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St Peter, Parwich, Derbyshire

(53°5′8″N, 1°43′14″W)
SK 188 543
pre-1974 traditional (England and Wales) Derbyshire
now Derbyshire
  • Celia Holden
  • Jennifer Alexander
  • Louisa Catt
  • Olivia Threlkeld
02 September 2014

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Parwich is a small village about seven miles N of Ashbourne. The church lies to the S of the village and dates back to the 12thc when it was a chapelry of St Oswald’s Ashbourne: it only became a parish in 1650. The church was demolished and reconstructed on the same site in Coxbench stone between 1872-4 by Henry Isaac Stevens and Frederick Josias Robinson, thanks to the generosity of Sir Thomas William Evans. The structure consists of a chancel with a S aisle and a N vestry, a nave with aisles, a N porch and a W tower. The church incorporates some of the original elements of the Romanesque period, such as the W doorway, the chancel arch, a respond capital and two fragments of a capital.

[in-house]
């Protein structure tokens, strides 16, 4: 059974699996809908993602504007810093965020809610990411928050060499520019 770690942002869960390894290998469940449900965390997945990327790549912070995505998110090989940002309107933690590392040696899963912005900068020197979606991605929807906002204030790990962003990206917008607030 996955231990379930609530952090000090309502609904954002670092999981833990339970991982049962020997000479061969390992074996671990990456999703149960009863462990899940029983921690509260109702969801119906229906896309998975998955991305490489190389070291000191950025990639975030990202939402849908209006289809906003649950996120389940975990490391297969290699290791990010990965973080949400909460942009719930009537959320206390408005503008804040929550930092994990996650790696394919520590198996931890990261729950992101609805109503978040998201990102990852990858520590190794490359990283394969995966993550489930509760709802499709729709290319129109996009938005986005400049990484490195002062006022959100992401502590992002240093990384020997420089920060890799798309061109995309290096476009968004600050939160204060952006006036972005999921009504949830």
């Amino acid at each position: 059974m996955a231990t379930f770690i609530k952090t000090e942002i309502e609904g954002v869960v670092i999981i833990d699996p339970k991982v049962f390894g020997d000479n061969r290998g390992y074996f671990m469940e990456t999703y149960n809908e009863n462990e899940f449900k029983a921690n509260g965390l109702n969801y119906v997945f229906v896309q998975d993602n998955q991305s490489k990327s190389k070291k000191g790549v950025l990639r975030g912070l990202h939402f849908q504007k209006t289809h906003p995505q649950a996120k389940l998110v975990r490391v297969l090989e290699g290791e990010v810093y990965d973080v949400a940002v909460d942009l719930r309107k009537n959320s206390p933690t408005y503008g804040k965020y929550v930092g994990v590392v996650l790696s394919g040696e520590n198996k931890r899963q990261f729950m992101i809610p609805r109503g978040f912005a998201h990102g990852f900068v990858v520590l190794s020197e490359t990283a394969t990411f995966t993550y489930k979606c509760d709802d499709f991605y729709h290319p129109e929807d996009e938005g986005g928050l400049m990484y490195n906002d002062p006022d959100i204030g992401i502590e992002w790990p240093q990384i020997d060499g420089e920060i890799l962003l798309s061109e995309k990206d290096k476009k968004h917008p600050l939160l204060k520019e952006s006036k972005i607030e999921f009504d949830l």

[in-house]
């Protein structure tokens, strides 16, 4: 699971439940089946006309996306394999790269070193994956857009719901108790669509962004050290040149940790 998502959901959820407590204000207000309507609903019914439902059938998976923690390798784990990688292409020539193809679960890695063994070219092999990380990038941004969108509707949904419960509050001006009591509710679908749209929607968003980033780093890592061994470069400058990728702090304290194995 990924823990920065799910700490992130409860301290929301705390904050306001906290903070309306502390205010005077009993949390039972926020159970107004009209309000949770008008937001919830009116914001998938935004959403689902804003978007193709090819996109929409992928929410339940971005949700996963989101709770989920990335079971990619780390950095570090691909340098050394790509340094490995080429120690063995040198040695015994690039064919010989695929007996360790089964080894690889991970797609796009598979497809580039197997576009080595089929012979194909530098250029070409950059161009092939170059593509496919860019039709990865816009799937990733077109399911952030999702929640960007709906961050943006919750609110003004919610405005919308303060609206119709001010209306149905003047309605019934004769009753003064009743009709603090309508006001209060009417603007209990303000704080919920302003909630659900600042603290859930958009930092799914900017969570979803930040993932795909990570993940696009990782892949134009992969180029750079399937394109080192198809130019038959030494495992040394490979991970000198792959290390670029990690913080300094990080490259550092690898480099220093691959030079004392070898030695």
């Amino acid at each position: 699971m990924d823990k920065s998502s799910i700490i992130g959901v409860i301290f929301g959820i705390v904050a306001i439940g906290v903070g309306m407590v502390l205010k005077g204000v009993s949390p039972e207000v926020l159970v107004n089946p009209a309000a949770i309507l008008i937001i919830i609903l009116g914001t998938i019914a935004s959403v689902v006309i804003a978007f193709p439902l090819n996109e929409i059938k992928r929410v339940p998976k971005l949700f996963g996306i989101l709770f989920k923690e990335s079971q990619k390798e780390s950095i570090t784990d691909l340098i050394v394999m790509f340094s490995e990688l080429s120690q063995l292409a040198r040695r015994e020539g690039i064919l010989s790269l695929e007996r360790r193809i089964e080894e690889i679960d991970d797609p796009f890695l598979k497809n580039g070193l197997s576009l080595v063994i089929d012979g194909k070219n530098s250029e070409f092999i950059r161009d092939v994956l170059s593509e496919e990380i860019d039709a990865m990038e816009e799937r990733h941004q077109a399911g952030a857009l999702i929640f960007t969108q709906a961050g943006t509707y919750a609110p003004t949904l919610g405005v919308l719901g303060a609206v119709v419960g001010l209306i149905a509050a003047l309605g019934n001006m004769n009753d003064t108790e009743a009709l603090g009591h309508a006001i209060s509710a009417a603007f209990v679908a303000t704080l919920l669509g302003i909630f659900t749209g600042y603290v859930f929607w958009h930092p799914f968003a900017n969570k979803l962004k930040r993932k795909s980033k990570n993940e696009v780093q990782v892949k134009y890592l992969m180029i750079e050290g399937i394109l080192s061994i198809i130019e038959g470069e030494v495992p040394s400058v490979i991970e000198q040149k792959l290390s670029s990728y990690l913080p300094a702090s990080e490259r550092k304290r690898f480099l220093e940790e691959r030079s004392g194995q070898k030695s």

The Domesday Survey records that in 1066 'Pevrewic' was under the lordship of King Edward; in 1086 Colne of Parwich held it, being King William its tenant-in-chief. The manor valued £40. From the last decades of the 11thc Parwich was under the lordship of Henry de Ferrers and his descendants; from the second half of the 13thc it was held by Edmund Crouchback, Earl of Leicester and Lancaster.


Exterior Features


Interior Features


Tower/Transept arches



Loose Sculpture


John Charles Cox says that the 'rudely incised grotesque figures' of the tympanum resemble other 'stones in a similar position at Hault-Hucknall, Hognaston, and other churches of the country, or like those on the font at the adjacent church of Tissington' (Cox (1877), 410).


J. C. Cox, Notes on the Churches of Derbyshire, vol. 2, London 1877, 406-410.

N. Pevsner, The Buildings of England: Derbyshire, Harmondsworth 1986, 296-7.